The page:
For something more varied, UTracks (0845 241 7599; offers self-guided, guided and bike-and-boat trips, with difficulty ratings from 1 to 5. Gordon Steer, the company's UK manager, says: “Level 1 is for a total novice, where apart from being able to ride a bike, you need only have a reasonable level of fitness. Level 3 is moderate cycling, covering 65km a day, over more undulating terrain. Level 5s are our most challenging trips, riding for 90km a day, with sustained steep hills.”

For UTracks, bike-and-boat trips are currently proving popular, and as you only have to unpack once, they're ideal for families, says Steer. In terms of preparing for a cycling holiday, he says: “It's important to have a degree of confidence. Familiarise yourself with the distances. You don't need to be Miguel Indurain, but having experience is definitely useful.”

All operators provide a 24-hour emergency number, but with any luck, your trip will be hiccup-free, spent cycling through majestic scenery, as the sights and sounds of Europe flick by.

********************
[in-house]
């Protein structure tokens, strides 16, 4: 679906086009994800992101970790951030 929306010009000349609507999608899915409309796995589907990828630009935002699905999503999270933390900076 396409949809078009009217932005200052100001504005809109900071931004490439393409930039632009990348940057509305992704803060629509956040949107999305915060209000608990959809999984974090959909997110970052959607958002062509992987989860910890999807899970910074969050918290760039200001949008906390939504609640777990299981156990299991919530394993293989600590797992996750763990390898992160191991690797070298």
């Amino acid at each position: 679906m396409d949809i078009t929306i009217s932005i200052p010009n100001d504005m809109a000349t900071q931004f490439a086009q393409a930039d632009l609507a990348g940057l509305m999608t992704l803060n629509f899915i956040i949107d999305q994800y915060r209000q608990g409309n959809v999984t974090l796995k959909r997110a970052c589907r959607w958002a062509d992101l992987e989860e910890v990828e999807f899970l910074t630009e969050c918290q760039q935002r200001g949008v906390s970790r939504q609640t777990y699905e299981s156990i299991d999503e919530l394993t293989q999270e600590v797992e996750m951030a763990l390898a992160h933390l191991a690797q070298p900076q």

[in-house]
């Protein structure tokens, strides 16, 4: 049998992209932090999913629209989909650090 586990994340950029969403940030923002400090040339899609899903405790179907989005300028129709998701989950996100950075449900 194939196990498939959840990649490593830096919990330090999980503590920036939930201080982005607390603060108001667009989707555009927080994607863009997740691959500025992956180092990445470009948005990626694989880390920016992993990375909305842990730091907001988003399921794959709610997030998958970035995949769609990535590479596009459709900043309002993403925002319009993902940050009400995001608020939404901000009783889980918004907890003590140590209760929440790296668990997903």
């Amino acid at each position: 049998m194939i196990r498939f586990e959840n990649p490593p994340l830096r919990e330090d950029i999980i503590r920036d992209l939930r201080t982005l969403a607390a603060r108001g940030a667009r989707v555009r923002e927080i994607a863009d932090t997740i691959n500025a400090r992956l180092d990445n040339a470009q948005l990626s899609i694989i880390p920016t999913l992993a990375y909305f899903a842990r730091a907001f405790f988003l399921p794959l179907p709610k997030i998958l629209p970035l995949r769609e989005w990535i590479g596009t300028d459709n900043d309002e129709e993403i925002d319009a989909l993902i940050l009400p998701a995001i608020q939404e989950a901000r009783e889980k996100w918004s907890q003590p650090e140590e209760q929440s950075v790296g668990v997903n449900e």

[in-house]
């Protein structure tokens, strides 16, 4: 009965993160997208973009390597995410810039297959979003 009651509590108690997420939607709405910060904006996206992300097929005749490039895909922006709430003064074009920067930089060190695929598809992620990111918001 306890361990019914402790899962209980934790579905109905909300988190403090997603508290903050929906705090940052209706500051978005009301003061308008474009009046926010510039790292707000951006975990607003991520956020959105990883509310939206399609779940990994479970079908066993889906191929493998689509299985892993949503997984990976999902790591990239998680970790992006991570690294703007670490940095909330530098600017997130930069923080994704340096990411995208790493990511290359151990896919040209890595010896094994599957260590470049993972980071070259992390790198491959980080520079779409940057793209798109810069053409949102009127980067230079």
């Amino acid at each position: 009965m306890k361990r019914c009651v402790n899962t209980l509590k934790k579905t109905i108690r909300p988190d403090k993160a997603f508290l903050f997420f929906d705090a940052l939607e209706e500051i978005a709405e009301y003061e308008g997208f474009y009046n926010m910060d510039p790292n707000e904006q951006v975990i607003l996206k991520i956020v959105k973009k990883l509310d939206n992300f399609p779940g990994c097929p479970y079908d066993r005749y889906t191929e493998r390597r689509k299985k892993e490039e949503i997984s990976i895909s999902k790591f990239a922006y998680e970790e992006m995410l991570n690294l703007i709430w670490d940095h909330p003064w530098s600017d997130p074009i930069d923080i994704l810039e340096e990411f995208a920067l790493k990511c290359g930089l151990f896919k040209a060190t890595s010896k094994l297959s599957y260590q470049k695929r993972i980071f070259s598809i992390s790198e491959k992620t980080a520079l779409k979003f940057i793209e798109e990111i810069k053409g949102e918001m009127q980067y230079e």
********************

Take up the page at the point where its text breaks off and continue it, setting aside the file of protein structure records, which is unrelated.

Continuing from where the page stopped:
Go it alone

If the idea of a self-guided trip appeals more than a group tour, Magnetic North Travel (0845 5195 242; has an itinerary around Norway's Lofoten Islands. The eight-day adventure gives cyclists the chance to ride beneath the Midnight Sun, leaving more hours to admire the archipelago's peaks and beaches.

Cyclists follow a designated national tourist route from Svolvaer to the village of “A”. Available from June to August, the week costs from £1,595pp, including hotels, luggage transfers, most meals and ferries; flights not included.

Further south, Flexi-treks (01273 410550; has a journey around the sun-soaked French region of Provence, taking you from Avignon and Aix-en-Provence, to the seaside commune of Cassis.

You'll also cycle the so-called Cézanne Route, through the foothills of Mont Sainte Victoire, to see why the post-Impressionist, and so many other artists, fell for this corner of France. With departures until October, the week starts at £728pp, including B&B accommodation and luggage transfers. Flights are not included; bike hire costs extra (£67).

Netherlands: A largely flat landscape

As a family